I'm an extremely active person, so my initial worry was that the lawyers at the Blair County District Attorney’s office would just sit at desks all day long, and I wouldn’t be moving around very much. But it’s like a bee hive there. Lawyers are always on the move. They’re going to the Child Advocate Center to speak to witnesses and victims, they're going to autopsies, they’re going to crime scenes—some of them are really hard to keep up with!
I'm a self-starter, so I would always be asking people what they needed help with. I wanted to do as much as possible. One project I worked on was creating a system to transfer hard copy records and case files to a digital format. I worked with IT to get a system set up, then scanned case files.
I also did destruction of evidence from old case files. I would go through the files to make sure there was nothing open, just box after box starting from around 2005.
John Hicks (fourth from left) is pictured with some of the people he worked with during his internship at the Blair County Courthouse.
I was able to write an opposition brief for a motion to suppress evidence. I was at my desk for two days doing that. I think I spent 15 hours on it, but I didn't mind. I found it interesting and a good experience. Eventually, I was also allowed to watch ongoing investigations, which was so interesting.
Thursdays, I would head to district court, but on Wednesdays, I spent most of my day in central court for preliminary hearings. I liked that a lot because I could watch the process of plea deals and observe the interactions between defense attorneys and prosecutors. The other great part was that just about every entity of the criminal justice system was there at the same time, and that gave me the chance to speak with all of them. I learned so much from discussions with employees from every branch of the system. I picked their brains for anything I could. I'd just invite myself to lunch with the DA, police, or employees from the sheriff’s department. If they were doing other things, I'd tag along and try to learn everything from the ground up.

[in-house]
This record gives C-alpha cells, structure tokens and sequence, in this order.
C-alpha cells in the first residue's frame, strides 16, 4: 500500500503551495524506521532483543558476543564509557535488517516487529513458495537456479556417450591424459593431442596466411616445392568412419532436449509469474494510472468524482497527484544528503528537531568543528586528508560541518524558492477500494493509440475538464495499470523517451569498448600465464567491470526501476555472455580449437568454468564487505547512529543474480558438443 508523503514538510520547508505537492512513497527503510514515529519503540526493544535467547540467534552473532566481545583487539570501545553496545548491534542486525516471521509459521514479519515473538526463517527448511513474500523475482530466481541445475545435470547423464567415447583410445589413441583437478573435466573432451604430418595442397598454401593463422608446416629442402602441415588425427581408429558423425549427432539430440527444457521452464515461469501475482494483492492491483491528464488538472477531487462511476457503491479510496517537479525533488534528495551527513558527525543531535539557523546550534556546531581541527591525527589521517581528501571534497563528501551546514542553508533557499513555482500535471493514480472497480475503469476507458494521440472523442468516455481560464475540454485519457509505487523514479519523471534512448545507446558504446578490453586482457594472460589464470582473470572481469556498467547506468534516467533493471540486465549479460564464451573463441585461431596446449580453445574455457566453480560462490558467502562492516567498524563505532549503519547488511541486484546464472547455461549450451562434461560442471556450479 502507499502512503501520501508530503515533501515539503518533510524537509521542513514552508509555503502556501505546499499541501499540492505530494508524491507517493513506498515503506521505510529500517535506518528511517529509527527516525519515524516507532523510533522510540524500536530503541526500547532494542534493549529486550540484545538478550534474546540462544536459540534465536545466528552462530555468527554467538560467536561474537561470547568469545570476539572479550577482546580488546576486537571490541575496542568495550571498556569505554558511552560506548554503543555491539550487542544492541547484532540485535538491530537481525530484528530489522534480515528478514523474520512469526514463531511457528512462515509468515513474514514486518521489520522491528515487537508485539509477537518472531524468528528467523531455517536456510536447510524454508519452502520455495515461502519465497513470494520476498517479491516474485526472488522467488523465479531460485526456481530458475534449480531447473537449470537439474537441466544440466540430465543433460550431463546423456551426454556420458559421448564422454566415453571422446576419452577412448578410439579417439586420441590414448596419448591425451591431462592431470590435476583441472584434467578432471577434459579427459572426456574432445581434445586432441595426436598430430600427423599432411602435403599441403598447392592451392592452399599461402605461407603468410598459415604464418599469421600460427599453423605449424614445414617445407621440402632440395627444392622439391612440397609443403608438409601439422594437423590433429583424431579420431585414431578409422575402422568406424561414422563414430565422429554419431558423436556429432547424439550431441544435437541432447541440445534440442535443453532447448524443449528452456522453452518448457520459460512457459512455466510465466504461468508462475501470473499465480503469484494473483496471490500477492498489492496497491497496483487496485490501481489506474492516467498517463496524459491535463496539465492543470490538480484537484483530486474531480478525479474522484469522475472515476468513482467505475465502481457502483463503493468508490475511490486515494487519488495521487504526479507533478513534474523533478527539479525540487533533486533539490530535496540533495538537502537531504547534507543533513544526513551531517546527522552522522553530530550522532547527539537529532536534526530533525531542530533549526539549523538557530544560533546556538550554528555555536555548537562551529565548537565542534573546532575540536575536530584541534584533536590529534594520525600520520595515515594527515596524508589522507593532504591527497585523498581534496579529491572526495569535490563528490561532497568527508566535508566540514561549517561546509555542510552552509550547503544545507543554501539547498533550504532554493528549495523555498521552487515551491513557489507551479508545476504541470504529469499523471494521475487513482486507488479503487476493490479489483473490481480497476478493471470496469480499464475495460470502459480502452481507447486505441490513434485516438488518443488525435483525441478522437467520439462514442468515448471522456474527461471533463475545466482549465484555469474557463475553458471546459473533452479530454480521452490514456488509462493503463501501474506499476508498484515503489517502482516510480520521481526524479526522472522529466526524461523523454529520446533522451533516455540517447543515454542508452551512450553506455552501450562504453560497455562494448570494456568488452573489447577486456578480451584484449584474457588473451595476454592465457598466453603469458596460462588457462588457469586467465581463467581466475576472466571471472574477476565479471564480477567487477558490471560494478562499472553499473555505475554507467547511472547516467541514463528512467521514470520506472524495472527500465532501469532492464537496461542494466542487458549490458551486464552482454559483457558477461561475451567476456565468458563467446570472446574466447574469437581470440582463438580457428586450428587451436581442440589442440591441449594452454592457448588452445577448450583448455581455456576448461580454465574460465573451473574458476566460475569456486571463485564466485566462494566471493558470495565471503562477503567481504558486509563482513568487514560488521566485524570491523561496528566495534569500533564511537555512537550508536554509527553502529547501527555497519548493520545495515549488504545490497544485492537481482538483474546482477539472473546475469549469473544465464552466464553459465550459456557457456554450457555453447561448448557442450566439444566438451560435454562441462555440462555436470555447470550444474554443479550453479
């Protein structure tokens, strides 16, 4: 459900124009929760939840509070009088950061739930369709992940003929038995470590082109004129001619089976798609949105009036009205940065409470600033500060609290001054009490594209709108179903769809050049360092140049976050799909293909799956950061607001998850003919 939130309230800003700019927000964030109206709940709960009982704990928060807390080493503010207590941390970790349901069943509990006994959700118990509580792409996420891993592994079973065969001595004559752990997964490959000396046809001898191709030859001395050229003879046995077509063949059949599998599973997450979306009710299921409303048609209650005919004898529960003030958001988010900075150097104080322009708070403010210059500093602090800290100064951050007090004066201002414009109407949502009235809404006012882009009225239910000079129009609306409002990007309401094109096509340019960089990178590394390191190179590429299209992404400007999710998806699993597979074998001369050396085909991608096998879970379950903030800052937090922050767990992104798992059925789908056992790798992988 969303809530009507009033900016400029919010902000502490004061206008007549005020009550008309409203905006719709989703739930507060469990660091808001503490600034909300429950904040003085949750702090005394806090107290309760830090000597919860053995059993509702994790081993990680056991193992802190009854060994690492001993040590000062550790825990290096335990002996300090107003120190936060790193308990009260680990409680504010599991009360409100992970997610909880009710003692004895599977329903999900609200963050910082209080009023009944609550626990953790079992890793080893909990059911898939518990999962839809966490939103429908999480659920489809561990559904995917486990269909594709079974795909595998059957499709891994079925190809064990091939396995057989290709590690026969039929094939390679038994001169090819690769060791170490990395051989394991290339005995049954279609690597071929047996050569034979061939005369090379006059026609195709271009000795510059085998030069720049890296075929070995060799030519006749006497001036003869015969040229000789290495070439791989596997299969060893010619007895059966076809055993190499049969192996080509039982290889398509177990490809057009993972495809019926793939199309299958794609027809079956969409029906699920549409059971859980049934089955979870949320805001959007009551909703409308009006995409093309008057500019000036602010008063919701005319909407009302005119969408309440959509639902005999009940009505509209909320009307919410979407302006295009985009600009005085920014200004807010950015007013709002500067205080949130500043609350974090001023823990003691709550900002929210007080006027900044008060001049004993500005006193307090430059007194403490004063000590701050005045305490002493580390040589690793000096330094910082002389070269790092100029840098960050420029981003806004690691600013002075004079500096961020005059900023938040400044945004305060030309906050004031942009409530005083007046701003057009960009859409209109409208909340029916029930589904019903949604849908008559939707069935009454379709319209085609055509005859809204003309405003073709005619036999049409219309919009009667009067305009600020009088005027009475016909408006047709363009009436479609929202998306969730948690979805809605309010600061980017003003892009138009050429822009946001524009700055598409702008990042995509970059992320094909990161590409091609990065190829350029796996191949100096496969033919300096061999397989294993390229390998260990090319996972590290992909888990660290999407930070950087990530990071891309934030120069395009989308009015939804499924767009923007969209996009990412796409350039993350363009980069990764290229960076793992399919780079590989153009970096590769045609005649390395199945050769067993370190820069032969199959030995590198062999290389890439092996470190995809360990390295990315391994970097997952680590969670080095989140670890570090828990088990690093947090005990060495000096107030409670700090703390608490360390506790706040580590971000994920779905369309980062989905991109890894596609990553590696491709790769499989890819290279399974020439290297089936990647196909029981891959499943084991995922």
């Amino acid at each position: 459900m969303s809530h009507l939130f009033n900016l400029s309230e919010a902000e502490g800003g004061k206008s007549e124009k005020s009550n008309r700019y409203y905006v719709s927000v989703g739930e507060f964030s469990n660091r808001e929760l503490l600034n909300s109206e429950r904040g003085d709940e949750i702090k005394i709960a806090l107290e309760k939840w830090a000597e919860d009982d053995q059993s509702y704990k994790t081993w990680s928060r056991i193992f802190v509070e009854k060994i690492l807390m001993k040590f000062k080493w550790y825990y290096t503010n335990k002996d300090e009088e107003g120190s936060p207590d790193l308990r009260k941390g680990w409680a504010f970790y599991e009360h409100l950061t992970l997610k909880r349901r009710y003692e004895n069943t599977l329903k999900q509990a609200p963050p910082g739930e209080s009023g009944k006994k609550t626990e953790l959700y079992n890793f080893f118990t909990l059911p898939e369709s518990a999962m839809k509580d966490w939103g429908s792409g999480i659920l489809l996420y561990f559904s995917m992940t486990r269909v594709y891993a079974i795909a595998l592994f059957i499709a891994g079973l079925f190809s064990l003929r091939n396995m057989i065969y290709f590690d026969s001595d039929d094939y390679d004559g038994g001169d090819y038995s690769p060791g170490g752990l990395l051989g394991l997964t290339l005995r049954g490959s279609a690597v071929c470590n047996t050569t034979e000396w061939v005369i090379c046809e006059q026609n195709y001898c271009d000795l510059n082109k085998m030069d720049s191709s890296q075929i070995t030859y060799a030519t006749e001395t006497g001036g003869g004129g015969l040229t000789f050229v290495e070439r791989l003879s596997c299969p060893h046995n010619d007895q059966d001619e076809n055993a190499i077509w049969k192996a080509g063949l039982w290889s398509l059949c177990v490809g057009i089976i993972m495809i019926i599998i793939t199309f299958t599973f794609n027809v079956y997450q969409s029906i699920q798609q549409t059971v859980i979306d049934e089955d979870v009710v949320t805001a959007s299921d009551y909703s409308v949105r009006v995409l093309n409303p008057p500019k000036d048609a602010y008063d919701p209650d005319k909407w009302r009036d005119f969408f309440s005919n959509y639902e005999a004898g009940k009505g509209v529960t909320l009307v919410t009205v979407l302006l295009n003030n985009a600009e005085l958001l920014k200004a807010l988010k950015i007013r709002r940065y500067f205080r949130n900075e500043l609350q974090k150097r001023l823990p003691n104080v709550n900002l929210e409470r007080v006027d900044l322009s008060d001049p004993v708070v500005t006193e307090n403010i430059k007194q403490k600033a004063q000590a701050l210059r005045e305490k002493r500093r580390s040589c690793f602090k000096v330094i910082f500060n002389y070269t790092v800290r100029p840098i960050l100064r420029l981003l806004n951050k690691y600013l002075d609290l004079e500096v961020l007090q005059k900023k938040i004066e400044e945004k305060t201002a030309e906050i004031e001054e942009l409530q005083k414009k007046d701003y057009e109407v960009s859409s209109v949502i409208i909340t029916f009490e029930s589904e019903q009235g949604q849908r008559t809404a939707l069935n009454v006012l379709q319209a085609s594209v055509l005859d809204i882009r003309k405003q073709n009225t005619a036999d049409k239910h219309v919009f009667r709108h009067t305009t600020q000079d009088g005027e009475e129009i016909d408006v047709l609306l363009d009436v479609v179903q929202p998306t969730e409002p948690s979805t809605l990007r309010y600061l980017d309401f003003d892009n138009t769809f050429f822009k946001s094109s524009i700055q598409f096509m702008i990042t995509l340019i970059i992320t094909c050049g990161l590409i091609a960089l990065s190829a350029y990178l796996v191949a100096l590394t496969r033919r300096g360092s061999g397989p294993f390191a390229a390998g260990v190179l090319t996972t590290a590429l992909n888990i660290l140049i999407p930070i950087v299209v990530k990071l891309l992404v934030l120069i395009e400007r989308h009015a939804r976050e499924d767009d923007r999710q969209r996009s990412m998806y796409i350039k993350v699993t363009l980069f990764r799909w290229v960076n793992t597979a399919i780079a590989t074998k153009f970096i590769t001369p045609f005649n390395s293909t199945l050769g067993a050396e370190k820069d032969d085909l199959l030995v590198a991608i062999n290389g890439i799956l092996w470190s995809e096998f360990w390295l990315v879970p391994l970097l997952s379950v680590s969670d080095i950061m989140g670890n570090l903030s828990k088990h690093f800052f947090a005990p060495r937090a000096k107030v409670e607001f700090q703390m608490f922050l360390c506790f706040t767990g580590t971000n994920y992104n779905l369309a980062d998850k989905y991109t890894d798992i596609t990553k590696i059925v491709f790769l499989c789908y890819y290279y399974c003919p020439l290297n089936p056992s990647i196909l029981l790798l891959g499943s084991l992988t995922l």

I saw and did most of what I could. There was no way to learn all of it, but I got a glimpse into everything, and that was incredibly helpful. Sitting in the classroom or reading a book is one thing, but hands-on experience is totally different. To see it all in person is so valuable.
From this internship, I realized that, yes, I do have a passion for this work, and it’s the career I want for myself. I am now sure about going to law school and studying criminal law. I want to get into the State Attorney General's office initially, then move into the Department of Justice where I would be able to investigate government and things like insider trading. I want to do as much as I can for my country, and that's my baseline. I believe all human beings should be free, and enjoy the rights to life, liberty and the pursuit of happiness. To ensure this, all citizens must receive due process and equal treatment under the law. I don't think that's happening because our government exempts themselves from insider trading and other laws, and I want to change that.
My time at the district attorney’s office was a great learning experience. I loved every second of it. It was like dipping a toe in the pool, and now I’m ready to jump.